Climbing Ben Nevis & the broken knees: A Scottish Highland Adventure

I
refuse to be negative about the impact that climbing Ben Nevis has had on my
stumpy little legs. The fact that I haven’t been able to run since last Tuesday,
and have been nursing my painful knees after abandoning yesterday’s attempt at
the Sunday Long Run is not changing my mind.

It’s
a temporary glitch. I don’t need a double knee transplant, honest.

 

Glen Nevis campsite at the foot of Ben Nevis
Our view from the campsite and at the foot of Ben Nevis

Well prepared

I’m
glad we didn’t underestimate it. We’d read up on it lots before driving up to Fort
William to set up camp at the foot of the mountain, so were well prepared with
trusty boots, wet weather gear, warm clothes, walking sticks and food/drinks.
Even though it was the middle of August it was FREEZING at the top, so don’t
think about strolling up in your shorts and flip-flops, like someone we saw did
or you’ll get a shock if you actually do make it to the top. (Incidentally, he
did, but he didn’t look too happy about it).

I,
on the other hand, was so prepared I even had my Garmin ready and charged to
record the mission ahead – this is what climbing to the top of Britain’s
highest mountain looks like:

Our
campsite was past the Ben Nevis Visitor Centre, so we took a much steeper,
massive, never-ending-staircase-of-rocks shortcut to join the main path instead
of going back on ourselves to begin. If you start from the Visitor Centre, it’s
a much gentler incline, and a nice flat path, although it quickly gets very
hard when you do join the rocky staircase of hell.

Climbing Ben Nevis
Never-ending rocky staircase

Stepping into Mordor

The
craggy path hugs the mountainside all the way up, with beautiful cascading
waterfalls, streams and an isolated loch dotted around the route. The clouds
rolled in and view disappeared behind a mist once we get to Red Burn – the 
zigzag halfway point. The landscape became much harsher and
‘mountainous’ from here on in – big stepping-stones, streams and lush greenery were
replaced with dark grey craggy rocks and steep inclines. We were lucky enough
to still see in front of us, but I can see how easy it would be to lose the
path in bad weather so make sure you have a map and compass.

The
closer you get to the top the quieter and eerier it gets – it’s like trekking
to Mordor. About half an hour from the top we started to come across
triangulation stations and rocky shelters, and these combined with the mist and
shadows of people walking in the distance made for some really creepy photos.
We also came across a massive gorge near the top that was pretty terrifying to
look down into through the mist.

Climbing Ben Nevis

Stepping into Mordor

Nearly
four hours after we set off, we finally reached the summit and spent about half an
hour exploring the old observatory, emergency shelter, and massaging achey legs before heading back down.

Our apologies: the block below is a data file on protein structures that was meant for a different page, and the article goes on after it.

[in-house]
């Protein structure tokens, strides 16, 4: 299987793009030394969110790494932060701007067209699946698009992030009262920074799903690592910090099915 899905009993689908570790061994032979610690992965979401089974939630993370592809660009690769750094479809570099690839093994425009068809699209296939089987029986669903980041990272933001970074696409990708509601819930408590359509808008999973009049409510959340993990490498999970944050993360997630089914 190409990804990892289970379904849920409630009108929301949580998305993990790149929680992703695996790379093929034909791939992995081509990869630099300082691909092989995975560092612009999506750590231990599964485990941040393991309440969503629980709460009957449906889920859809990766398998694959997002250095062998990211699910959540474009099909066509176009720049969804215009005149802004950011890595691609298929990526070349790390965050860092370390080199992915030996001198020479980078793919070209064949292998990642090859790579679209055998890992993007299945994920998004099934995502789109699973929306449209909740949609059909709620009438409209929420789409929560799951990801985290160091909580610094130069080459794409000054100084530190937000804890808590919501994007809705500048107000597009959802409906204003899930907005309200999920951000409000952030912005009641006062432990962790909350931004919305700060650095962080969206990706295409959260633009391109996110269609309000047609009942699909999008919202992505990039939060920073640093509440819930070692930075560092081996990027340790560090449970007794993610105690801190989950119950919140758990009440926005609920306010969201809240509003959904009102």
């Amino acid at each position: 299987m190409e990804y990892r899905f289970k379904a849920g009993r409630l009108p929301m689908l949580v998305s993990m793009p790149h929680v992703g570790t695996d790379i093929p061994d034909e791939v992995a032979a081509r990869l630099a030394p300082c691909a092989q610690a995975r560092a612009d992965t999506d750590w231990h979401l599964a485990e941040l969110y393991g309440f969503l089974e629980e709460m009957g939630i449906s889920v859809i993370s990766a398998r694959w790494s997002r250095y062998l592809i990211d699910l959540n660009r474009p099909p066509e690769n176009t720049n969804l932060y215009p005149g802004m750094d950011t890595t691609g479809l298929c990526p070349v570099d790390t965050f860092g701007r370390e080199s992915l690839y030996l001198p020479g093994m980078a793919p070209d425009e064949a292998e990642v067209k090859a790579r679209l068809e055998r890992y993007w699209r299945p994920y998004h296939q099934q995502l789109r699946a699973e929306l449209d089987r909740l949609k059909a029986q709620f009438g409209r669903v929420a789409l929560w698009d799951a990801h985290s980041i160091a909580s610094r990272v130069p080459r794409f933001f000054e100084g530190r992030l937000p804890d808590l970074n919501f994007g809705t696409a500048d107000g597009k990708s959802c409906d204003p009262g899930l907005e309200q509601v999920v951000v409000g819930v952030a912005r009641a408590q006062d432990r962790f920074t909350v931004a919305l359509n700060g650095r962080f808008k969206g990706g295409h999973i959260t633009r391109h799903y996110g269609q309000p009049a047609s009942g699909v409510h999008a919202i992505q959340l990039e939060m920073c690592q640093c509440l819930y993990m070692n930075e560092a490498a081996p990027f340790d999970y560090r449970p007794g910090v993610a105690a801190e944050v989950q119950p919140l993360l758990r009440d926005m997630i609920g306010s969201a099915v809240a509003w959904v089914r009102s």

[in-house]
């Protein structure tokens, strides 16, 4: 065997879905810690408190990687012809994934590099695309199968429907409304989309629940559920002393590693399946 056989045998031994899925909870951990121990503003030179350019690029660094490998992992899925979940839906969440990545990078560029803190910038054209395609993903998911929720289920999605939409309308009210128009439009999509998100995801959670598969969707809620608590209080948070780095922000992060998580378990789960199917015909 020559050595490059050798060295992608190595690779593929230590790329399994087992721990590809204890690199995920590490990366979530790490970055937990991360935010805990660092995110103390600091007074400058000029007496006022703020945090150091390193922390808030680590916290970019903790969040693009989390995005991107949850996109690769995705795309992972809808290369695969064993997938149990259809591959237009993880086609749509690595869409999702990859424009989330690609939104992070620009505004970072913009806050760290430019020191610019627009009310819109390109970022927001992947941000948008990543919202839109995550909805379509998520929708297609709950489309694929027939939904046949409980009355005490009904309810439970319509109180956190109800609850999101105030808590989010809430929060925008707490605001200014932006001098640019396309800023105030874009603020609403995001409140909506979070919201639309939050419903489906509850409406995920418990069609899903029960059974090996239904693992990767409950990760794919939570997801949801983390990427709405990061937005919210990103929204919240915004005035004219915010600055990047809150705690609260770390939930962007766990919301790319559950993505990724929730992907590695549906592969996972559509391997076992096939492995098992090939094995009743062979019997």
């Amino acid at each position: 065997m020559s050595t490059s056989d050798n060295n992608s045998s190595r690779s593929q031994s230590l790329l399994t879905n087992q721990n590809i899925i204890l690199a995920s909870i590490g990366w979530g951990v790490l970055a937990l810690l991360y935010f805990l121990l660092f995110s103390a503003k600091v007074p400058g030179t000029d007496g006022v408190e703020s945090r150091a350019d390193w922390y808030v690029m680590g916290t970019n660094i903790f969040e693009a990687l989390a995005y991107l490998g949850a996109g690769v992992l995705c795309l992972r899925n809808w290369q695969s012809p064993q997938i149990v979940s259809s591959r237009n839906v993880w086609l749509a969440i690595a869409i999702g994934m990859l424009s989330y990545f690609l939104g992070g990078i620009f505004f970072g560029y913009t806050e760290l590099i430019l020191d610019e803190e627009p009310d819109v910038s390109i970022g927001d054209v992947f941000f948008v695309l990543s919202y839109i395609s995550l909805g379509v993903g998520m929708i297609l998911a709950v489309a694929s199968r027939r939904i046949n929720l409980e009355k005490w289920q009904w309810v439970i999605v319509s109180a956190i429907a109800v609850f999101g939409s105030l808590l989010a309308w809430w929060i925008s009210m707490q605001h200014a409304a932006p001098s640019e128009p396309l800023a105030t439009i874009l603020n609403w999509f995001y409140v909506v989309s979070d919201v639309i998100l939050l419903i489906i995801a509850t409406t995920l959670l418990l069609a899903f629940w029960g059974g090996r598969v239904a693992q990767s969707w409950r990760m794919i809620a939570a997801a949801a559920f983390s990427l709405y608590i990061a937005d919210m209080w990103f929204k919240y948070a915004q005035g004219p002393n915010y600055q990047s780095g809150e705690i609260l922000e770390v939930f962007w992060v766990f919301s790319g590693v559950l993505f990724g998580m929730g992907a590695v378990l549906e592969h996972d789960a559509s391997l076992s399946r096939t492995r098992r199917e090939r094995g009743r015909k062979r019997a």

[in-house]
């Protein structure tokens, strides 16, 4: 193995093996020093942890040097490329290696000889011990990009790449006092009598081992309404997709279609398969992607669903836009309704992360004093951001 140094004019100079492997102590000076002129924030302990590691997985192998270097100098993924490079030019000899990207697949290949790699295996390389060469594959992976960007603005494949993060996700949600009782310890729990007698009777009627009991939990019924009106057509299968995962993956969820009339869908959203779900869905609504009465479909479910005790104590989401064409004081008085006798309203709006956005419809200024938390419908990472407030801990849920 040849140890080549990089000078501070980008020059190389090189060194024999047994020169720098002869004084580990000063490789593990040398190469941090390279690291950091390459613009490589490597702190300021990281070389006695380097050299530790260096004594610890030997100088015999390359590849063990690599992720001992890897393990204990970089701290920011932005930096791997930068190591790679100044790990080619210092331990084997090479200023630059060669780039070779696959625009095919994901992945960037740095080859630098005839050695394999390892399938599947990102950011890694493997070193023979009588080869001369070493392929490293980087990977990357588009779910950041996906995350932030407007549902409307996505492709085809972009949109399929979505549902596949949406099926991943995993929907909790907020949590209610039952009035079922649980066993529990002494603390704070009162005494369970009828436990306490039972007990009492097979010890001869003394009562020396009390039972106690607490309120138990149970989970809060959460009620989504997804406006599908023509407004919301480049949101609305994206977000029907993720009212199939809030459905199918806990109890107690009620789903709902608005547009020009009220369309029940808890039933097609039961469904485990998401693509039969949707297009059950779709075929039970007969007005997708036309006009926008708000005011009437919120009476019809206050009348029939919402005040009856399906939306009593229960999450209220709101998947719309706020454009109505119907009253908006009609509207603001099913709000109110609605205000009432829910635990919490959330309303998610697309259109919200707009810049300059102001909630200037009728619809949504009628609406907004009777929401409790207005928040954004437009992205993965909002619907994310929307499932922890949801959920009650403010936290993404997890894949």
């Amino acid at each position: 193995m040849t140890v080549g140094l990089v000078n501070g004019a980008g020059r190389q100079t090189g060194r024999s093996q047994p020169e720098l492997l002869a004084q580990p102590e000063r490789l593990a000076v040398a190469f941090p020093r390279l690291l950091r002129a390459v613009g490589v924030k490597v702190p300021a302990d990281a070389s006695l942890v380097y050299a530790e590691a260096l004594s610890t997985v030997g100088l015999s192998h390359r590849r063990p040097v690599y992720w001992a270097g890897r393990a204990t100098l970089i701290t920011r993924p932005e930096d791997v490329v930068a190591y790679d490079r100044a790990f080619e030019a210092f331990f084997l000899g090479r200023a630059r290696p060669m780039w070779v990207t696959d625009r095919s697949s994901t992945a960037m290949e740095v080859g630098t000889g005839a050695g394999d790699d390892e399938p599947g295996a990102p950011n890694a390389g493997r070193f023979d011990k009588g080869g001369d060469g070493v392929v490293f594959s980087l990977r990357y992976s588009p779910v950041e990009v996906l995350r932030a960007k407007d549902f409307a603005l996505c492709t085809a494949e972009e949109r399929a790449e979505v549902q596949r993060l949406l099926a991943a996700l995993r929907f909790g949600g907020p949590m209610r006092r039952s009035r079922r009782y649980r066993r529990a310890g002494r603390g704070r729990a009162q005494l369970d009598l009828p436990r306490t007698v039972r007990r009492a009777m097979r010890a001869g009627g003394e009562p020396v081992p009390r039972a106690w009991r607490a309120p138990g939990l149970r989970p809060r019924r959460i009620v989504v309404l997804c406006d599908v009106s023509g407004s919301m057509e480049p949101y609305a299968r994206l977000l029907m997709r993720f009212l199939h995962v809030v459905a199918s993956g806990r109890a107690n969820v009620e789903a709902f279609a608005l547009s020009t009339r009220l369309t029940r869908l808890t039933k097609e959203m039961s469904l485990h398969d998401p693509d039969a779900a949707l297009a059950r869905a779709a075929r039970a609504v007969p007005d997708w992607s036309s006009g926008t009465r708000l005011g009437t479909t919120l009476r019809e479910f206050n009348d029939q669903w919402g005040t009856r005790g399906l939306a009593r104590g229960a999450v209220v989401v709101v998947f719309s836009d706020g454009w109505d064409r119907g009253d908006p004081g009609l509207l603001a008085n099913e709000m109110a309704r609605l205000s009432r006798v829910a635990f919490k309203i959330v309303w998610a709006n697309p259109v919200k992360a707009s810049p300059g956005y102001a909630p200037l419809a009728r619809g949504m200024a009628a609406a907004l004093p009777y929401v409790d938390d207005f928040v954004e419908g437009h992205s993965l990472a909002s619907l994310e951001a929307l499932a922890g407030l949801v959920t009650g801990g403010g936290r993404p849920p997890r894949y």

The Ben Nevis Summit
The Summit!! 

What goes up…

It
wasn’t the actual climbing of Ben Nevis that’s killed my knees, but the
descent. It took 3 hours 46 minutes to get to the top – a long, seemingly never-ending
uphill slog, punctuated with numerous tea and water breaks and lots of heavy
panting/empathetic-smiley-nods to other walkers.

There
was also some considerable awe-struck acknowledgement of the machine-like fell
runners who were ploughing past us as we plodded on. I was proud of myself for
doing a Sweatshop 6k hill run round Brighton the other day, let alone running
up and down the country’s highest peak. Turns out these mentalists are training
for the Ben Nevis Race in September.

Either
way, any resolve I had on the way up to one day join them and do it myself was
swiftly snatched from beneath my broken knees once we started the painful (but beautiful) descent down to the bottom. 

Ben Nevis descent
The painful descent… 

I’ve
got dodgy knees anyway, so I did expect some pain and discomfort, and the full
extent of it became clearer the steeper it got on the way up that coming down
wasn’t gonna be much fun.
Within
five minutes from the summit every slamming downhill step was excruciating. The
never-ending rocky staircase was much worse to negotiate on the way down than
up. I’m so glad I had a walking stick in one hand and a sympathetic boyfriend
in the other.

Despite
the pain though, I don’t regret doing it – it’s such a challenge and is so
worth it for the views and experience, I’d recommend it to anyone. And with views like this, who’s to argue? 

Just make
sure you go prepared and preferably take a strong partner/willing friend to
piggyback you down to save the broken knees.

Or
you could always jump on the back of a fell runner, they seem pretty capable…

Have you climbed Ben Nevis?
How did your climb go? Or are you planning to do it?

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